After multiple snafus, Metra breaks ground on long-awaited Peterson/Ridge station

Elected officials and Metra staff break ground on the new station. Photo: Courtney Cobbs
Elected officials and Metra staff break ground on the new station. Photo: Courtney Cobbs

Yesterday, elected officials and Metra staff broke ground on the long-awaited new Peterson / Ridge station on the Union Pacific North line. The new stop will be located at the border of West Ridge, Lincoln Square, and Edgewater, and situated between the UP-N’s number-one ridership station, Ravenswood, and the fifth-most used station, Rogers Park. 

According to a Metra press release, the $19 million project, which is expected to take about 18 months to complete, includes two six-car platforms; heated concrete stairs and ADA-compliant ramps; a glass and masonry warming house with side canopies and a metal roof; two shelters with on-demand heating; an access drive with a cul-de-sac turnaround and ADA pick-up/drop-off; five ADA parking spaces and 44 pay parking spaces along Ravenswood Avenue; bicycle parking; a small pedestrian plaza with landscaping and an irrigation system; and reworked traffic signals for the station entrance. There will be an additional $3 million in renovation work on the bridges over Peterson and Ridge avenues.

Rendering of the new station.
Rendering of the new station.

The work is being funded in part by a $15 million grant from the Illinois Department of Commerce and Economic Opportunity, a component of Rebuild Illinois, the state’s infrastructure funding program. Federal Transit Administration funding will cover the remaining $7 million in work. An estimated 150 jobs will be created during the project.

Cook County president Toni Preckwinkle said in a statement that the new station will improve transportation equity by offering residents another transportation option and increasing their access to goods and services. “Building infill stations like Peterson-Ridge is a great opportunity to give more residents of our county convenient access to transit, helping them get to work, school, and recreation, which strengthens our neighborhoods and supports the region’s economy.”

At the ceremony, current and former elected officials spoke about the decade-plus of community advocacy for a Metra station in the area. Former 40th Ward alderman Patrick O’Connor, who was in office during the early stages of the project, told Streetsblog that the process of getting the station opened was like a long birth.  “It was a long, difficult process, and I’m happy it’s over, and I’m glad to see this happen for the community.”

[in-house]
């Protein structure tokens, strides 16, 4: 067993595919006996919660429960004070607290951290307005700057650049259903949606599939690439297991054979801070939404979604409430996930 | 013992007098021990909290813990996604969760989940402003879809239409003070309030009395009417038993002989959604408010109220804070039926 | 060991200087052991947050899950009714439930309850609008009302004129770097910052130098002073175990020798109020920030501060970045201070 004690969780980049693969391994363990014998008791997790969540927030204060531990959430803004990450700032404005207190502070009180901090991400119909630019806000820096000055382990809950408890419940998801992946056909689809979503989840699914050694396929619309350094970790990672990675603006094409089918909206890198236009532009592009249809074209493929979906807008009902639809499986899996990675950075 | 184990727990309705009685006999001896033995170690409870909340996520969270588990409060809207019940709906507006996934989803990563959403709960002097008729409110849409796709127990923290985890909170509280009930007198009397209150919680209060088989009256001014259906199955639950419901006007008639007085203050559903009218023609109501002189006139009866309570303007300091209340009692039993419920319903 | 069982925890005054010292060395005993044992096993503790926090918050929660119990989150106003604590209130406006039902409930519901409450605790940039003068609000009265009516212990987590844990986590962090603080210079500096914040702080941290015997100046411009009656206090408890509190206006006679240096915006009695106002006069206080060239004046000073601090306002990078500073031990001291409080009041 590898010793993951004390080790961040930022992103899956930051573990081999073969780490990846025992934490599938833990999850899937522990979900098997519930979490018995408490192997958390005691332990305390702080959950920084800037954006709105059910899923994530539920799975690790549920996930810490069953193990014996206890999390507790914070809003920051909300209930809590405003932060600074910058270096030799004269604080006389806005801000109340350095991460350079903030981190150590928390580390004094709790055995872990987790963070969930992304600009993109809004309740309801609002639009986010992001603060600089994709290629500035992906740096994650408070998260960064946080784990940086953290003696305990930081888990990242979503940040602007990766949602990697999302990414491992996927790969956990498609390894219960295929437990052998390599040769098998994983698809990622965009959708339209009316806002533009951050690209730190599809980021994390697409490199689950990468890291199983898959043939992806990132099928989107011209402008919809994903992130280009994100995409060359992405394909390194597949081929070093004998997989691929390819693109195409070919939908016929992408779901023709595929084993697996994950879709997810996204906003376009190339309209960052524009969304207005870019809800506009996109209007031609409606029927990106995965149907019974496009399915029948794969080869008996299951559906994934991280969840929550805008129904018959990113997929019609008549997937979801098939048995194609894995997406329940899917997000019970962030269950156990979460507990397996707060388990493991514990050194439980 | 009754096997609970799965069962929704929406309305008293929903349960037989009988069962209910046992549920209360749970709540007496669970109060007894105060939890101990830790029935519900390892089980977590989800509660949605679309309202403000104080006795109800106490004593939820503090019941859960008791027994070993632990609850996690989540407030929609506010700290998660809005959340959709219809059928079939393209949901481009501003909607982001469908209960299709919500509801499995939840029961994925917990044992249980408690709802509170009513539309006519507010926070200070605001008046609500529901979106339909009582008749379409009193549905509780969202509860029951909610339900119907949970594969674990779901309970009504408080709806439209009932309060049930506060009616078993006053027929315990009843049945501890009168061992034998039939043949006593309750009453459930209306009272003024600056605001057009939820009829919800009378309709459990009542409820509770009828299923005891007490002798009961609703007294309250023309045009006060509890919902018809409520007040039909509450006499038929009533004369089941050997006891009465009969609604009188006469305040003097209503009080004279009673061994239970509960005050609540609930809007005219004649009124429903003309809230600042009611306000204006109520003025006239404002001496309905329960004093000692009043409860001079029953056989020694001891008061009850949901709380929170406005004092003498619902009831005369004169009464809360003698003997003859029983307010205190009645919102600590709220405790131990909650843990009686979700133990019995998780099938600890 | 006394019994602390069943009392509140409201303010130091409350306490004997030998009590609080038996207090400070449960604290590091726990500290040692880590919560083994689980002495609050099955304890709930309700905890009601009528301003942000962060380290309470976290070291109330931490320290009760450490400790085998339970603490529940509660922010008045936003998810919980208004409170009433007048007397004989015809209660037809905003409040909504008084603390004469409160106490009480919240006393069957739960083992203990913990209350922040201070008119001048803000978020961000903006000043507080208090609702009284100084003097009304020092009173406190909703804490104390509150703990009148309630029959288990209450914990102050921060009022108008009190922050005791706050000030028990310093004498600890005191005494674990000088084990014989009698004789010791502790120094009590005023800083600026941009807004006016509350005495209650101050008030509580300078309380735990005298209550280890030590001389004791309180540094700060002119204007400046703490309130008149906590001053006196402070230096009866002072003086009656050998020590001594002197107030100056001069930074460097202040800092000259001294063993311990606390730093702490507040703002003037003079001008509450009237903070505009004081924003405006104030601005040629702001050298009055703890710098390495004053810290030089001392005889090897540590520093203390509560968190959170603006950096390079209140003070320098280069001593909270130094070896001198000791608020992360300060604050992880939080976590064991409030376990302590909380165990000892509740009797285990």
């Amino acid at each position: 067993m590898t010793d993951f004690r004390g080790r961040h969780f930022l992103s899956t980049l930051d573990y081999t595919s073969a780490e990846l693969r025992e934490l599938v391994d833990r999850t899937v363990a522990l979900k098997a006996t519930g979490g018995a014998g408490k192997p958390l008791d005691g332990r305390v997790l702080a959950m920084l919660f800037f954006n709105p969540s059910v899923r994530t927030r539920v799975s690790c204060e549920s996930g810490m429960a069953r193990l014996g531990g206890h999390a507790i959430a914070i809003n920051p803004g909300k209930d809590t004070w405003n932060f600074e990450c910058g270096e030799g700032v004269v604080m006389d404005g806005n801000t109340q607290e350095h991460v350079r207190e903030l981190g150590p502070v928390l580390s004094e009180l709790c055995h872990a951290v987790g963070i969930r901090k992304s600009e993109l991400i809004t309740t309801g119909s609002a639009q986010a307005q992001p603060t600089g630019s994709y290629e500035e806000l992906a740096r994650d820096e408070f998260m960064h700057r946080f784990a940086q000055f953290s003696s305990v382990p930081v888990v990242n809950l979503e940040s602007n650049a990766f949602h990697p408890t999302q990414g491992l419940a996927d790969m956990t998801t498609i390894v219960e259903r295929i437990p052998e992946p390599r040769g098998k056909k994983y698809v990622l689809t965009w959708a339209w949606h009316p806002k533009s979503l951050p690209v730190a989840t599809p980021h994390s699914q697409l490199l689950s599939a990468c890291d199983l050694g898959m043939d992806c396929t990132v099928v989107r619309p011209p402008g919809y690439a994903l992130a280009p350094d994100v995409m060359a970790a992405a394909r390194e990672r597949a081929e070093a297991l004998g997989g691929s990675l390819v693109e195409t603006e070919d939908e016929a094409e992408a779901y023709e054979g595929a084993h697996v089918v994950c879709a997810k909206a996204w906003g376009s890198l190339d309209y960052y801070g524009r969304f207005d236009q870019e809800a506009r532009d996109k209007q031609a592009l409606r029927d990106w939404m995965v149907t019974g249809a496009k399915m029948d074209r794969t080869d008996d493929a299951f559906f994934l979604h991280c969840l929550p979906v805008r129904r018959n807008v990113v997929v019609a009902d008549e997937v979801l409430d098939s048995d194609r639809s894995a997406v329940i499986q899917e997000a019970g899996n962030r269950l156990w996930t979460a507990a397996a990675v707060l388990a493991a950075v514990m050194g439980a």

Plans for the station were announced in 2012 but construction was delayed due to state budget issues impacting funding and most recently, issues with permits. The Chicago Department of Water Management denied permits due to the concerns that the station’s permeable pavement, which was designed to reduce flooding, would hurt the existing sewers.

Current 40th Ward alderman Andre Vasquez said that, drawing on his experience working for AT&T, he got multiple stakeholders on a single e-mail chain and kept asking what each party could do to resolve the issue, attempting to address every single concern and bureaucratic hurdle as quickly as possible. While the design had to be tweaked the current design still has permeable features.

An outbound Union Pacific North Line train travels past the site of the future Peterson/Ridge station. Photo: Igor Studenkov
An outbound Union Pacific North Line train travels past the site of the future Peterson/Ridge station. Photo: Igor Studenkov

Vasquez added that he sees the Metra station as a way to eventually have more transit-oriented development on some of the nearby side streets and along Clark Street, located about half a mile east, and bring more foot traffic to local businesses. “[The new station] provides opportunities for economic development and investment.”

48th Ward alderman Harry Osterman said that once the station is complete, “Edgewater will have some of the best public transportation in the city.” He added that he sees the Metra station as a way to reduce cut-through traffic through the Edgewater area, since it should help replace some car commutes with transit trips.

While it’s doubtful this station will meaningfully reduce vehicular traffic and congestion , it is a nice way to expand access to Metra service and provide a car-free way to experience the city and region.

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